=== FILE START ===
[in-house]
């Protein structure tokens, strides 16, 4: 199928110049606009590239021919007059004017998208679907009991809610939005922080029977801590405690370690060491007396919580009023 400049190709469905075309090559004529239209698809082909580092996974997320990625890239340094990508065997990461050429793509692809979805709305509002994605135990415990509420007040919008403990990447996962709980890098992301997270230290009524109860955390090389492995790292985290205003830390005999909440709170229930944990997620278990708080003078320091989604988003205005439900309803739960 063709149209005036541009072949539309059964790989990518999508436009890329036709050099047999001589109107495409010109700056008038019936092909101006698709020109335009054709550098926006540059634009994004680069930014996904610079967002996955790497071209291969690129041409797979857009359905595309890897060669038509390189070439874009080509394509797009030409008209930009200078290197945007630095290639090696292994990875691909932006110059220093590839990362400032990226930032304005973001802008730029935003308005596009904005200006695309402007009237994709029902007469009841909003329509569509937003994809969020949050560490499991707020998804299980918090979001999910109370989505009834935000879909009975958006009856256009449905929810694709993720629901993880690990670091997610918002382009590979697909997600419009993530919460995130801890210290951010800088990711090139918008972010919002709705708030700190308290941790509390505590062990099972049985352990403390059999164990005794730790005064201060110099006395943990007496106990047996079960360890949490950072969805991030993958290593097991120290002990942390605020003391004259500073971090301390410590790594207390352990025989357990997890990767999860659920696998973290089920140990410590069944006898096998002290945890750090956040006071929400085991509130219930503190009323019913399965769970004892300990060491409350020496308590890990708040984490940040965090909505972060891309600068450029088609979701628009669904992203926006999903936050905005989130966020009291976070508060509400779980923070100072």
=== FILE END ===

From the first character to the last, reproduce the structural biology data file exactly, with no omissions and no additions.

[in-house]
């Protein structure tokens, strides 16, 4: 199928110049606009590239021919007059004017998208679907009991809610939005922080029977801590405690370690060491007396919580009023 400049190709469905075309090559004529239209698809082909580092996974997320990625890239340094990508065997990461050429793509692809979805709305509002994605135990415990509420007040919008403990990447996962709980890098992301997270230290009524109860955390090389492995790292985290205003830390005999909440709170229930944990997620278990708080003078320091989604988003205005439900309803739960 063709149209005036541009072949539309059964790989990518999508436009890329036709050099047999001589109107495409010109700056008038019936092909101006698709020109335009054709550098926006540059634009994004680069930014996904610079967002996955790497071209291969690129041409797979857009359905595309890897060669038509390189070439874009080509394509797009030409008209930009200078290197945007630095290639090696292994990875691909932006110059220093590839990362400032990226930032304005973001802008730029935003308005596009904005200006695309402007009237994709029902007469009841909003329509569509937003994809969020949050560490499991707020998804299980918090979001999910109370989505009834935000879909009975958006009856256009449905929810694709993720629901993880690990670091997610918002382009590979697909997600419009993530919460995130801890210290951010800088990711090139918008972010919002709705708030700190308290941790509390505590062990099972049985352990403390059999164990005794730790005064201060110099006395943990007496106990047996079960360890949490950072969805991030993958290593097991120290002990942390605020003391004259500073971090301390410590790594207390352990025989357990997890990767999860659920696998973290089920140990410590069944006898096998002290945890750090956040006071929400085991509130219930503190009323019913399965769970004892300990060491409350020496308590890990708040984490940040965090909505972060891309600068450029088609979701628009669904992203926006999903936050905005989130966020009291976070508060509400779980923070100072």